“Colloquial Hebrew” is one of my favorite introductory Hebrew books that teaches Modern Hebrew you’ll actually encounter in Israel; not the hodge-podge Biblical and out-dated Modern Hebrew normally found in introductory books.  It starts by introducing Hebrew script, both standard block and cursive and progresses from the basics to a fairly advanced level.  The book comes with two 60 minute CDs that teach proper pronunciation and the dialogues. The book starts with vowels and slowly moves towards voweless words as the book progresses, the book also contains transliterations.  In my opinion, if a person is starting with this book and doesn’t know the Hebrew alphabet, the book shouldn’t stop using vowels.

Hebrew is a language built on verb roots and patterns.  If you can successfully master roots and their conjugations (tense, gender, number, noun formation) you have mastered Hebrew (at least the grammar!).  Introducing students to this system is one of the most challenging parts of Hebrew.  “Colloquial Hebrew” does a masterful job of slowly and intelligently introducing verb forms.  It’s truly unmatched.

Other highlights:

1) Contains a quick grammar reference- no more flipping around a book for a grammar rule

2) Audio is clear and professionally produced, although at times rapid.  This can be an advantageous if you want to accustom yourself to understanding the way Hebrew is spoken in the street, fast.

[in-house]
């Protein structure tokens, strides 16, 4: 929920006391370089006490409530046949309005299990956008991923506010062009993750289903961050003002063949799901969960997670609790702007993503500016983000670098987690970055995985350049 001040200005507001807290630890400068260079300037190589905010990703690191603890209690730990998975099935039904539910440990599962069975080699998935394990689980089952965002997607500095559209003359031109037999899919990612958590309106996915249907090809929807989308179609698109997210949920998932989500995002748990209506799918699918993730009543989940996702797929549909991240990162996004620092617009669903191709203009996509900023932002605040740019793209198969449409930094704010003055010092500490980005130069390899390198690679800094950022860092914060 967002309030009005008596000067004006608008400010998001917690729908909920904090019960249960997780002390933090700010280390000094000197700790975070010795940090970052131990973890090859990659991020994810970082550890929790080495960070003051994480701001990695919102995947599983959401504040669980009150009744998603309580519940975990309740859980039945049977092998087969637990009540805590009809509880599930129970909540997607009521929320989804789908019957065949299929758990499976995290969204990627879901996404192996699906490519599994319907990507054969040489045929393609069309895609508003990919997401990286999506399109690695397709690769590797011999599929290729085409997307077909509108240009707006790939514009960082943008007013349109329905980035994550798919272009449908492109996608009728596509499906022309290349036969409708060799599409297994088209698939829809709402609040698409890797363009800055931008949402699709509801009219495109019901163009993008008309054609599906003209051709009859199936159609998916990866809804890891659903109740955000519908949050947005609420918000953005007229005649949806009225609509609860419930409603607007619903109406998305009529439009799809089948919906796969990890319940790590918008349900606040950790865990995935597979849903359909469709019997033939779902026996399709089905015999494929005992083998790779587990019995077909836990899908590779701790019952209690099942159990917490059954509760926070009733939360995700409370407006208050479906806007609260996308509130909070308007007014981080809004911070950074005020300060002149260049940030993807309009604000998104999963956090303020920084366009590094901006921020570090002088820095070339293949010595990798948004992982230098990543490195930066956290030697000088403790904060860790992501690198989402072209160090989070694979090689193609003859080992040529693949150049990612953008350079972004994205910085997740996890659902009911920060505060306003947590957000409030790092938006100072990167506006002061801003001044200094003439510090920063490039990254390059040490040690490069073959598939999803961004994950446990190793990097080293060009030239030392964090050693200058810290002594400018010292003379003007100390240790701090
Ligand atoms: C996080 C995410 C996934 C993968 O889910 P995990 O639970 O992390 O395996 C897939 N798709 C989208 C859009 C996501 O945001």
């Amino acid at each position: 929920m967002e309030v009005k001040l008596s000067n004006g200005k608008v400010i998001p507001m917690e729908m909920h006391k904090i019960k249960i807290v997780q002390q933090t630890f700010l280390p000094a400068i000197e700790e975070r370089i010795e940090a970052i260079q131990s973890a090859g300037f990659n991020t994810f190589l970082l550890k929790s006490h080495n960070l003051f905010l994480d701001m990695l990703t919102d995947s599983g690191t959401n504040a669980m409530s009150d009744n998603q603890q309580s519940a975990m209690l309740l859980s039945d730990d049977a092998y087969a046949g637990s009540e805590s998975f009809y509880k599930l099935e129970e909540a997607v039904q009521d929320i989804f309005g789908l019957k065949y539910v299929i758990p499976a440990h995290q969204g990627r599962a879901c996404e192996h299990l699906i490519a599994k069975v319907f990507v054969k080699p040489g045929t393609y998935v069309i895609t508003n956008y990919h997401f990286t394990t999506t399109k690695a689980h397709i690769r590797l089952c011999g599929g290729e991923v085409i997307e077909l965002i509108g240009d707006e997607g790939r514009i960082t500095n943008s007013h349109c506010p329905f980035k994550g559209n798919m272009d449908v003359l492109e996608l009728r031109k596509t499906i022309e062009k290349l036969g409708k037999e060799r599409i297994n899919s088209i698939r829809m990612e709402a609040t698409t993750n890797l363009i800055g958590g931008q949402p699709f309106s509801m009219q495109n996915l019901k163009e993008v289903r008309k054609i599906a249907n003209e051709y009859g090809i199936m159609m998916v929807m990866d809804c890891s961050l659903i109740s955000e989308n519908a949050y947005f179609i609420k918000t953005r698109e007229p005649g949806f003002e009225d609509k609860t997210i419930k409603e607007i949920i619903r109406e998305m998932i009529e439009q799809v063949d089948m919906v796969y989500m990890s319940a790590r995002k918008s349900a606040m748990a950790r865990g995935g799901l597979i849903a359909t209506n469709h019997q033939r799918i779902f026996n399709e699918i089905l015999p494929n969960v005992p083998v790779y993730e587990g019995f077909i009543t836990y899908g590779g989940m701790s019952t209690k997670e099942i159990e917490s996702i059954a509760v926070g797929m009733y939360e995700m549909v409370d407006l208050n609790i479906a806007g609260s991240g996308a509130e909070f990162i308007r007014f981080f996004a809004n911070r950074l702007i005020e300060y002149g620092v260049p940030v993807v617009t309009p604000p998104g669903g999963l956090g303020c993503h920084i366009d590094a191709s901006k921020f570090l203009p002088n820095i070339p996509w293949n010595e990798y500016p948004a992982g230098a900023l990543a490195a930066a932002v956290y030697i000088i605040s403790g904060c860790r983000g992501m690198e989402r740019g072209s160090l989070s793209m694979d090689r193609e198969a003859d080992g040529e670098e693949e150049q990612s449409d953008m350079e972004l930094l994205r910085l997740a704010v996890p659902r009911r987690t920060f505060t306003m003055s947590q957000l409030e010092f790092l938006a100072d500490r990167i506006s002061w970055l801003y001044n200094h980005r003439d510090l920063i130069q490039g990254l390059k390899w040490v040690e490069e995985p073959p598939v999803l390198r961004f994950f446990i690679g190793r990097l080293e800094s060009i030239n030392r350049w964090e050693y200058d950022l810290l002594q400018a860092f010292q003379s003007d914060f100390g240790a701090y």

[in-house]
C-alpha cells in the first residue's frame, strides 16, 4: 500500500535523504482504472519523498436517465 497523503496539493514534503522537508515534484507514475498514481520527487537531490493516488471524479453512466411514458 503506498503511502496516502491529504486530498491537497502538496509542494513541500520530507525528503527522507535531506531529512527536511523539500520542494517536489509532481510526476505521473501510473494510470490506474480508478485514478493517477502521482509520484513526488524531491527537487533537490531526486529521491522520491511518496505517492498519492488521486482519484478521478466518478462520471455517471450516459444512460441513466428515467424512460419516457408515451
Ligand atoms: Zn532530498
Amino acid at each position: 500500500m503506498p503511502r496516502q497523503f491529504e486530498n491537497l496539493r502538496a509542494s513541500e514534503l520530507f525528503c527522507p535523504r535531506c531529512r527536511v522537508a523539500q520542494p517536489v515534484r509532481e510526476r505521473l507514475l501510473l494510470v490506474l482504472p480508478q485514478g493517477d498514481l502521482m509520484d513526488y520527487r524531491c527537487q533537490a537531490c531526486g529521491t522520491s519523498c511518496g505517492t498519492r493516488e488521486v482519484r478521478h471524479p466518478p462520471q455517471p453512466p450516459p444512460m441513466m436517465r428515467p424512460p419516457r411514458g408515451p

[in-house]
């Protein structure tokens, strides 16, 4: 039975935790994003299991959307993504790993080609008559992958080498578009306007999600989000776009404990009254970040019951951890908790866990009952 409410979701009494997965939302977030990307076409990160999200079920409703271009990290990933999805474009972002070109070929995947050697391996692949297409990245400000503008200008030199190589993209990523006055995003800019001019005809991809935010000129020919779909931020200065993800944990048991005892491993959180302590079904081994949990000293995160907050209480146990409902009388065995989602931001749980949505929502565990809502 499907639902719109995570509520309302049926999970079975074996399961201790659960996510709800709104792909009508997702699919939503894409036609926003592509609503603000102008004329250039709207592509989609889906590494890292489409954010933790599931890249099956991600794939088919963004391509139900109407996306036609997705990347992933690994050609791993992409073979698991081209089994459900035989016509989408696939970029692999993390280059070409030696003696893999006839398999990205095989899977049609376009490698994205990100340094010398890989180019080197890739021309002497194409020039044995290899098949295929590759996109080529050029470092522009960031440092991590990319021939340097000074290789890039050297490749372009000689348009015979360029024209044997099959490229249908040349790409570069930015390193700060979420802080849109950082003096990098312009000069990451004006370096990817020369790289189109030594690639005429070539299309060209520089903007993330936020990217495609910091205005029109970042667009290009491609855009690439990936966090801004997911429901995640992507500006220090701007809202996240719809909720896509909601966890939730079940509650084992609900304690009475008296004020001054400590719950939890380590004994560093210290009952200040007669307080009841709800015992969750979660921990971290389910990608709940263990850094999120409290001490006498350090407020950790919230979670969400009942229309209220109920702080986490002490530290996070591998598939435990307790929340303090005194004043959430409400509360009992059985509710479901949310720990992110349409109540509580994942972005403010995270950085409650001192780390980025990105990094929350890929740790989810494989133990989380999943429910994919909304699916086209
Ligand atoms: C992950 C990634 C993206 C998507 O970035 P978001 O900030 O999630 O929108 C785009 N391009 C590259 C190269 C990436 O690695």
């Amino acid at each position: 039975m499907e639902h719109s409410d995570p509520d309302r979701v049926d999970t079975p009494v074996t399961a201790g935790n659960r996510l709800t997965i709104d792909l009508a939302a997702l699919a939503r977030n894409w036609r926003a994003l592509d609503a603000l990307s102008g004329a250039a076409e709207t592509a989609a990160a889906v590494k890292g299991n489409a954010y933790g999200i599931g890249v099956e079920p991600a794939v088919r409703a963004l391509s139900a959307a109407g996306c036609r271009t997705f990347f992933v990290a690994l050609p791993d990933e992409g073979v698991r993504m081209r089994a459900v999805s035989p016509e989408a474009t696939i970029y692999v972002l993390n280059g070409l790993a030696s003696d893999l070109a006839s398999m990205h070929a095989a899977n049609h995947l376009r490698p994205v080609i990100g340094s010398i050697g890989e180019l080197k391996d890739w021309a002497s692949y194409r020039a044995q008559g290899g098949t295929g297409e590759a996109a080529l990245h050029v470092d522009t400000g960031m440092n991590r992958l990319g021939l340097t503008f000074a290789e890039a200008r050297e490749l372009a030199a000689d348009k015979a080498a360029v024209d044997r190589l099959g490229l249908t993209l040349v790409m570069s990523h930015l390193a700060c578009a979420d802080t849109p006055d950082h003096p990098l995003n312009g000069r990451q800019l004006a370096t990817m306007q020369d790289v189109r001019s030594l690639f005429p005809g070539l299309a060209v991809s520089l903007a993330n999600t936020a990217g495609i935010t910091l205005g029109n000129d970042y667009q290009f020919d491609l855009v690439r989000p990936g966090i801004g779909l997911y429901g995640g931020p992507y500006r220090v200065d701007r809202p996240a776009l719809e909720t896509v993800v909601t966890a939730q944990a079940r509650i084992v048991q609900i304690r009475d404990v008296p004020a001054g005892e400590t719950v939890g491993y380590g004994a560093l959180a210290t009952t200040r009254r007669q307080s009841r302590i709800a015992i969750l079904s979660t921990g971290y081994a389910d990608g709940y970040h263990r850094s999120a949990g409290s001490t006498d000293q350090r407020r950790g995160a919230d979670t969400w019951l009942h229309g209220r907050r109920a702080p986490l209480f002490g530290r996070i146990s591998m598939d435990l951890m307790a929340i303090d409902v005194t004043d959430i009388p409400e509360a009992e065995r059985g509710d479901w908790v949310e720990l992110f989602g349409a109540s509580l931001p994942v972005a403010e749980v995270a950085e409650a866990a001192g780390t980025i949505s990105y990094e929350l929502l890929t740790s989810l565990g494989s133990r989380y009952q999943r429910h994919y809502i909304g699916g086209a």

3) Contains a verb table of the different forms used in the book.  No Hebrew verb table is every friendly to a beginner.

4) Solid Hebrew-English dictionary in the back of the book.  Unfortunately, it doesn’t have an English-Hebrew dictionary.

5)  Dialogues in language learning books have never been fascinating.  The dialogues in this book are at least entertaining.  For a beginner’s book, the dialogues are very authentic; this is really the way people speak.  I know it’s called “Colloquial Hebrew,” so I shouldn’t be surprised that it contains colloquial speech but I’m impressed that they pulled it off.

6) There’s an answer key.  It’s surprising the number of language books that don’t offer answer to exercises.  However, there are a large number of errors in the key and throughout the book for that matter.

[amazon_link id=”041543159X” target=”_blank” container=”” container_class=”” ]Colloquial Hebrew (Colloquial Series)[/amazon_link]

Koreans Learning Hebrew and Studying the Bible